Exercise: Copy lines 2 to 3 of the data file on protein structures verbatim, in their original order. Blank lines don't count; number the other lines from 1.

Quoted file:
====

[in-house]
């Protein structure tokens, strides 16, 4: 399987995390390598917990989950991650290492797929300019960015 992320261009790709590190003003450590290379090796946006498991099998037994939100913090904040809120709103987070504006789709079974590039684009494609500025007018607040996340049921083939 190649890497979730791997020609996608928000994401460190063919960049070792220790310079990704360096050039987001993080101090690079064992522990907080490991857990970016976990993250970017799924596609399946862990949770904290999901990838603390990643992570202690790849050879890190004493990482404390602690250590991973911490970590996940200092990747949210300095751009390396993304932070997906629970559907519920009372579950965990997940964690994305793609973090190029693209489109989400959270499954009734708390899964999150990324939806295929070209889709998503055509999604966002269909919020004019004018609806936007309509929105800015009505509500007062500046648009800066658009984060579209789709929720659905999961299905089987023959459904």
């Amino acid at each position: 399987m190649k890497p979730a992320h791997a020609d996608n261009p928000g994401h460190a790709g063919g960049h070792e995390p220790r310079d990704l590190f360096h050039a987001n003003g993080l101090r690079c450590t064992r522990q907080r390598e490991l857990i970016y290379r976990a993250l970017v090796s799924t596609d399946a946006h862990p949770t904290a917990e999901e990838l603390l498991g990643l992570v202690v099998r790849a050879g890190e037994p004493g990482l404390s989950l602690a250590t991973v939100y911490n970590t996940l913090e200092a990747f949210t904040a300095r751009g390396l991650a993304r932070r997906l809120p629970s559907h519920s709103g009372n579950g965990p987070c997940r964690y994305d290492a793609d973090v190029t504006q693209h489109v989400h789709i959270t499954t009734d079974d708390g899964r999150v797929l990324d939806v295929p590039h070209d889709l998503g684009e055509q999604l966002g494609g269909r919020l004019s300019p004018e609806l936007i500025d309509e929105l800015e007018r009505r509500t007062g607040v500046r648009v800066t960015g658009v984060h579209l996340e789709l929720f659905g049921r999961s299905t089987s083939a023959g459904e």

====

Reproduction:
């Protein structure tokens, strides 16, 4: 399987995390390598917990989950991650290492797929300019960015 992320261009790709590190003003450590290379090796946006498991099998037994939100913090904040809120709103987070504006789709079974590039684009494609500025007018607040996340049921083939 190649890497979730791997020609996608928000994401460190063919960049070792220790310079990704360096050039987001993080101090690079064992522990907080490991857990970016976990993250970017799924596609399946862990949770904290999901990838603390990643992570202690790849050879890190004493990482404390602690250590991973911490970590996940200092990747949210300095751009390396993304932070997906629970559907519920009372579950965990997940964690994305793609973090190029693209489109989400959270499954009734708390899964999150990324939806295929070209889709998503055509999604966002269909919020004019004018609806936007309509929105800015009505509500007062500046648009800066658009984060579209789709929720659905999961299905089987023959459904």
């Amino acid at each position: 399987m190649k890497p979730a992320h791997a020609d996608n261009p928000g994401h460190a790709g063919g960049h070792e995390p220790r310079d990704l590190f360096h050039a987001n003003g993080l101090r690079c450590t064992r522990q907080r390598e490991l857990i970016y290379r976990a993250l970017v090796s799924t596609d399946a946006h862990p949770t904290a917990e999901e990838l603390l498991g990643l992570v202690v099998r790849a050879g890190e037994p004493g990482l404390s989950l602690a250590t991973v939100y911490n970590t996940l913090e200092a990747f949210t904040a300095r751009g390396l991650a993304r932070r997906l809120p629970s559907h519920s709103g009372n579950g965990p987070c997940r964690y994305d290492a793609d973090v190029t504006q693209h489109v989400h789709i959270t499954t009734d079974d708390g899964r999150v797929l990324d939806v295929p590039h070209d889709l998503g684009e055509q999604l966002g494609g269909r919020l004019s300019p004018e609806l936007i500025d309509e929105l800015e007018r009505r509500t007062g607040v500046r648009v800066t960015g658009v984060h579209l996340e789709l929720f659905g049921r999961s299905t089987s083939a023959g459904e």